American Owned Love
A novelist who introduces in the first pages of his novel both a river that turns black and a character named Heart is, it must be admitted, willing to take large risks. Readers, after all, may assume the right to hold the writer to the promise of something extraordinary that such an opening seems to imply. If, in American Owned Love, Robert Boswell has not quite written a novel that can be described as extraordinary, he has succeeded in writing something that has its own value: a novel about the extraordinary, about where and when, and in what relation to the ordinary, it may be found.
Boswell, whose earlier work has consistently received favorable critical notice, sets his new book in Persimmon, New Mexico, not far from the Mexican border. Its narrative concerns include the interactions and tensions among middle-class, mostly white, inhabitants of Persimmon and the Mexicans, most of them illegal immigrants, who live in Apuro, across the river. Apuro is a colonia, the name given to rural, unincorporated communities, usually lacking water and electricity, found near the border. In the hands of many novelists, this material would demand a didactic, heavily politicized treatment. It is to Boswell’s credit that he resists the temptation to reduce the people, places, and situations he is concerned with to the status of problems.
In tracing parallel lines of action, the novel does not offer a clearly defined protagonist, but Gay Schaefer is certainly a major character. It is Gay who at the beginning of the novel discovers that the river running between Persimmon—where she lives with her adolescent daughter, Rita, and her cousin Heart—and the colonia of Apuro has turned black. No explanation, chemical, organic, or other, is ever given for this phenomenon. Gay, at any rate, does not seem to need one. Her delight and excitement are evident as she calls Rita and Heart to share in the moment. Gay is satisfied that what has happened to the river signifies possibility: Now anything can happen. Of course, Gay tends to dwell in possibility much of the time. “Reinvent,” applied to marriage, life, self, is one of her signature words. Still, on this occasion she seems to sense that something extraordinary is in the offing. Whether the expectation is to be fulfilled, and if so on what terms, is one of the questions that organize the novel.
Many people would find Gay’s marital arrangement, in place long before the night the river turns black, extraordinary in itself. She and her husband, Sander, live apart, but with no intention to divorce. Each is free to enter into relationships with others, but Gay and Sander, besides sharing responsibility for raising Rita and otherwise lending each other emotional support, remain sexual partners. Although Sander does not live in Persimmon, the couple gets together frequently for sex. In fact, on the night the river runs black, Gay and Sander are planning to celebrate their wedding anniversary. If Sander should wear a suit, Gay has decided, she will permit him to come into her pink adobe house, a privilege she has never granted him before. Usually, they meet in a local motel called the Desert Oasis. The motel marquee, from which Gay and Sander derive an inordinate amount of amusement, is the source of the book’s title.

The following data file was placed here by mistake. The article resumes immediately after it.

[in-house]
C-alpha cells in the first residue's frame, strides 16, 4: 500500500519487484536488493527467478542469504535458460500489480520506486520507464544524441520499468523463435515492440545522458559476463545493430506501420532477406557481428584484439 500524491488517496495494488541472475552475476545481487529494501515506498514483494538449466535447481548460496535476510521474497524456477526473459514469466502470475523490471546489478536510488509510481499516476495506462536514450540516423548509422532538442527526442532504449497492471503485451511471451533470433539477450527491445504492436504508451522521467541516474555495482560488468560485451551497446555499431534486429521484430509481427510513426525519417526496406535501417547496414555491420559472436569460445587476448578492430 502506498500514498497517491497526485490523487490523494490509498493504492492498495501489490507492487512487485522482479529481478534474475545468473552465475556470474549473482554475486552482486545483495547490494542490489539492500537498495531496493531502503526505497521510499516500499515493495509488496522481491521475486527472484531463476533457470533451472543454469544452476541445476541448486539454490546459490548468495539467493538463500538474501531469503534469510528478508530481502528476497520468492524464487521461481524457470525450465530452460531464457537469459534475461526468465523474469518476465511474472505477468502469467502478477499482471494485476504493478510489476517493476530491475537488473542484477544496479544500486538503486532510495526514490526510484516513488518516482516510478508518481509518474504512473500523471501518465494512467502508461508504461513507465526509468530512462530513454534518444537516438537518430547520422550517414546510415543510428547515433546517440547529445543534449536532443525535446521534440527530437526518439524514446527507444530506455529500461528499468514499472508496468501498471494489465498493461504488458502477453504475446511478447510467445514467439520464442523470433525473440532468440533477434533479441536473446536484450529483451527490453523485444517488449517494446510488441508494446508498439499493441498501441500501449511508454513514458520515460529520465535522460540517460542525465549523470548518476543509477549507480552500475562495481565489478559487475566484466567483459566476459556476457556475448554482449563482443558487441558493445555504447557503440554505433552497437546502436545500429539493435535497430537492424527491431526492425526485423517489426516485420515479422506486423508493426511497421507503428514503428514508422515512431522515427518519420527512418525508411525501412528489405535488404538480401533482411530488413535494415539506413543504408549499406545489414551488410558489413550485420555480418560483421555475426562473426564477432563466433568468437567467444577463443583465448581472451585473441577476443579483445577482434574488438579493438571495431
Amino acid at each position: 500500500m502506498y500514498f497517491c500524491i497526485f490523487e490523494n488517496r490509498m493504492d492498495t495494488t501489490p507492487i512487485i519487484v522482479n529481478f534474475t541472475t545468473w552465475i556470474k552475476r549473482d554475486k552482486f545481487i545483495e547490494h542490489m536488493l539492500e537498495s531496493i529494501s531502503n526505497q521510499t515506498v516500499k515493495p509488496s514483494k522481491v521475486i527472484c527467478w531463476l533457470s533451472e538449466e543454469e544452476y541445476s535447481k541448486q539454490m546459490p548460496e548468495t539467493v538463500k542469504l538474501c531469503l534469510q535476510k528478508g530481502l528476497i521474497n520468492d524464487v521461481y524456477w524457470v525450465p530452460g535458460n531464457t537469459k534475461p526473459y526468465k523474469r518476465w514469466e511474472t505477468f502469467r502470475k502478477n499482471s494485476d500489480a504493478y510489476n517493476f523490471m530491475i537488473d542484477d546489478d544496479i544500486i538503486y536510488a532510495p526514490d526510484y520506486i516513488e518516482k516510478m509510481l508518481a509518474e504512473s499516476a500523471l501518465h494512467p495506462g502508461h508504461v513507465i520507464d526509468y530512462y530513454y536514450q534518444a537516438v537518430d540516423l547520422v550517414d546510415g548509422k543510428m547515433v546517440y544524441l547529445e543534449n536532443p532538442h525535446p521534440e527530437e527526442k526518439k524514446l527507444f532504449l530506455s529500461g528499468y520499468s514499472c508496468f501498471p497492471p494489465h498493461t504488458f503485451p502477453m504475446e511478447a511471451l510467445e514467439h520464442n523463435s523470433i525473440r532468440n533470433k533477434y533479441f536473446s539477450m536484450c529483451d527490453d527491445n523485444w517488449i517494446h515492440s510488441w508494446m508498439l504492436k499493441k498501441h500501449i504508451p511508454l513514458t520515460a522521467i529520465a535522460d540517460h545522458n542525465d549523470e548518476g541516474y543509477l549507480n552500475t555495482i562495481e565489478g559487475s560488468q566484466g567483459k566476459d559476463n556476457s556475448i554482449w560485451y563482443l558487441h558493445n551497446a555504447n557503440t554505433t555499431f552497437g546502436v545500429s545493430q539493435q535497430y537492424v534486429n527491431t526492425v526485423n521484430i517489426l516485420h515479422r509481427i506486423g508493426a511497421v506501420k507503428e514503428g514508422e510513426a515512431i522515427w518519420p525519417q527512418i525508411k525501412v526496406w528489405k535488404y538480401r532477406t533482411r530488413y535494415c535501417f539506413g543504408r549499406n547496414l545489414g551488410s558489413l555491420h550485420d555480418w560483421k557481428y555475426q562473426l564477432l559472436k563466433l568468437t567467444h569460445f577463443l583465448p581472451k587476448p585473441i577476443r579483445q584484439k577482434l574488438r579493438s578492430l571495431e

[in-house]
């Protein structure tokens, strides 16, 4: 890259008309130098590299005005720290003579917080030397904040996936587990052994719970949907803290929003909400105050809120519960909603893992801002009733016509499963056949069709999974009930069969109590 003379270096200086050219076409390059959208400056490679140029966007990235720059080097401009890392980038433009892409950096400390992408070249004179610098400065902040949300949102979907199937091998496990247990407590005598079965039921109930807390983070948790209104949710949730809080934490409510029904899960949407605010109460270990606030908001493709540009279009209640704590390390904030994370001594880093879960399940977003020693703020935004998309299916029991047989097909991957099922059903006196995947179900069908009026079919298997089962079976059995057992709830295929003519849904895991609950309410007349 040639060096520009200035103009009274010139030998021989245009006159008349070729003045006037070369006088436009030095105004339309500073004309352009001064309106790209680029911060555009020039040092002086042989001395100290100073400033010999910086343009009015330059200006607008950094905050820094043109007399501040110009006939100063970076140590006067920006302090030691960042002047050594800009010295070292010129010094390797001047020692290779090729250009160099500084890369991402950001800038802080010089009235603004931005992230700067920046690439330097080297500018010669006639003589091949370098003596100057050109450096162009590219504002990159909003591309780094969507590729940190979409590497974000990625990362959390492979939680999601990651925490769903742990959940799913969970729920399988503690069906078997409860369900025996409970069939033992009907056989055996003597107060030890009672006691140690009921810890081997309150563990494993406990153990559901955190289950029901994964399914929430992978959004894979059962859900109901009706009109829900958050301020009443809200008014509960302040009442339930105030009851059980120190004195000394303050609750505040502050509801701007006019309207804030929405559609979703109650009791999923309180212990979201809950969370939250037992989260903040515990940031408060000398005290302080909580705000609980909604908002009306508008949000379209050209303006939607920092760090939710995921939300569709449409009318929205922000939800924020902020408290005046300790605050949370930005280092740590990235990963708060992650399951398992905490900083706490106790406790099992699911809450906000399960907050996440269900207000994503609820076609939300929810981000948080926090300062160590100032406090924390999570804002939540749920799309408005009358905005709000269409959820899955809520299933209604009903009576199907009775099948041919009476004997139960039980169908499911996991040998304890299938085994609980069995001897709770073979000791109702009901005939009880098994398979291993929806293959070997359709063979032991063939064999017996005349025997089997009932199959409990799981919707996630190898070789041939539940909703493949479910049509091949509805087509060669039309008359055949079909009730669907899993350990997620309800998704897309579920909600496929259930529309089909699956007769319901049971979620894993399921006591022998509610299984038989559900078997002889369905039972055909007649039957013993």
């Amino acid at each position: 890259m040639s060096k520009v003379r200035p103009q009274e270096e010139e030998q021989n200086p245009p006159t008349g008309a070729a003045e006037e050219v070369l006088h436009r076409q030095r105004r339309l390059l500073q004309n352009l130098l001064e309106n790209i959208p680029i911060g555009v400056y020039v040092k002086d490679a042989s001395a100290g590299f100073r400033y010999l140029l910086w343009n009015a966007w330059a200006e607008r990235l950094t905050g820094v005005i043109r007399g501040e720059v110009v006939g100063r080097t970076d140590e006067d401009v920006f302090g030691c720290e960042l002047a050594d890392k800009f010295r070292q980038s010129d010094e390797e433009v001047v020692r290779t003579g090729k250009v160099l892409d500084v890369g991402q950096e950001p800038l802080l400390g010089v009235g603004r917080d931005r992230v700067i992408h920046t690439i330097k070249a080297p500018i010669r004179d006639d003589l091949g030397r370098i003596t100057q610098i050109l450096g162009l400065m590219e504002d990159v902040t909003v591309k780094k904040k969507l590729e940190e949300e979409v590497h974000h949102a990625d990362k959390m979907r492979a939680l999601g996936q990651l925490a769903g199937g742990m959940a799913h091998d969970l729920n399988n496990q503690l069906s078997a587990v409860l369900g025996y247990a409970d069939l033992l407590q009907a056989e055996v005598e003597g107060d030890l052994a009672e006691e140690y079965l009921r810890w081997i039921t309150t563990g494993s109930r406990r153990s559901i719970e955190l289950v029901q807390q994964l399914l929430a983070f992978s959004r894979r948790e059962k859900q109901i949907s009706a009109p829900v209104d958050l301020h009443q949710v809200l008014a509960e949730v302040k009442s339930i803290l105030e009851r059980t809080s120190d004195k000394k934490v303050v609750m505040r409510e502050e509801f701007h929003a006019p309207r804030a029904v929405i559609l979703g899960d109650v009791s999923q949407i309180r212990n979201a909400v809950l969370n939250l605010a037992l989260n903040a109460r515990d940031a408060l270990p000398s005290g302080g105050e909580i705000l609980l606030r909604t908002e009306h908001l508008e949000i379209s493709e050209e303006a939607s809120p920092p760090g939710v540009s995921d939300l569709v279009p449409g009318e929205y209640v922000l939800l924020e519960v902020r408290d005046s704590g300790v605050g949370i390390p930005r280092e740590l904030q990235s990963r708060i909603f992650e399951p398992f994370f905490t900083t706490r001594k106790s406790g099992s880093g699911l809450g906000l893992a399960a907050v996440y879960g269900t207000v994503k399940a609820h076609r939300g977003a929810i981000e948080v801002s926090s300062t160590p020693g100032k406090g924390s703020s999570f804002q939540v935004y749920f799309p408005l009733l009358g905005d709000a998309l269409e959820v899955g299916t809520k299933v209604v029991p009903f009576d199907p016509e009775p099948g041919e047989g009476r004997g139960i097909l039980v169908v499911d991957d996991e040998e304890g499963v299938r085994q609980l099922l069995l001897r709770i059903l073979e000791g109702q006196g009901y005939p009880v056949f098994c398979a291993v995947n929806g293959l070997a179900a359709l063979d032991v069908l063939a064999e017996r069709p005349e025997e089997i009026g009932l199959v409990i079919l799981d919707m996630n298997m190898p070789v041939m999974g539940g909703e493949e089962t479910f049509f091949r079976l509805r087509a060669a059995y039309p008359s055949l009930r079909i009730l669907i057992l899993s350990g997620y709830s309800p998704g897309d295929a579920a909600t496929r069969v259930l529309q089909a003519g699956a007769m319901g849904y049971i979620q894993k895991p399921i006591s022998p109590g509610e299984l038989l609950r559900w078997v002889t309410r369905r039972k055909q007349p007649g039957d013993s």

Gay conceals from Rita the fact that she and Sander remain married. She fears that if Rita knew the truth about the relationship, she might feel strange about it. It is much better to let Rita believe that her parents are divorced; that, after all, is a “normal” arrangement. Clearly, notions of normal and abnormal, variations of ordinary and extraordinary, are going to prove rather slippery in this novel.
Gay’s marriage provides the novel with a significant portion of its narrative momentum, both forward and backward. The forward momentum is generated by the threat to the marriage represented by Denny, the attractive new basketball coach at the local high school. When, in addition to his good looks and all- around sexiness, Denny proves to recognize an allusion Gay makes to Tennessee Williams (the sort of test she likes to run on men, apparently), Gay finds herself falling. In spite of the openness built into her relationship with Sander, Gay recognizes that what she feels for Denny could mean the end of her marriage. Being Gay, she finds this recognition exciting rather than disturbing or moving. That Denny has not yet fully extricated himself from his own past emotional history, that he indeed cannot, since he has a daughter of his own, complicates the picture.
How the relationship with Sander evolved into its present form is another question with which Boswell teases the reader. Rita probes, Denny inquires, and Gay, Sander, and Heart respond, each, not surprisingly, telling a somewhat different story. Although no one account...
(The entire section is 1992 words.)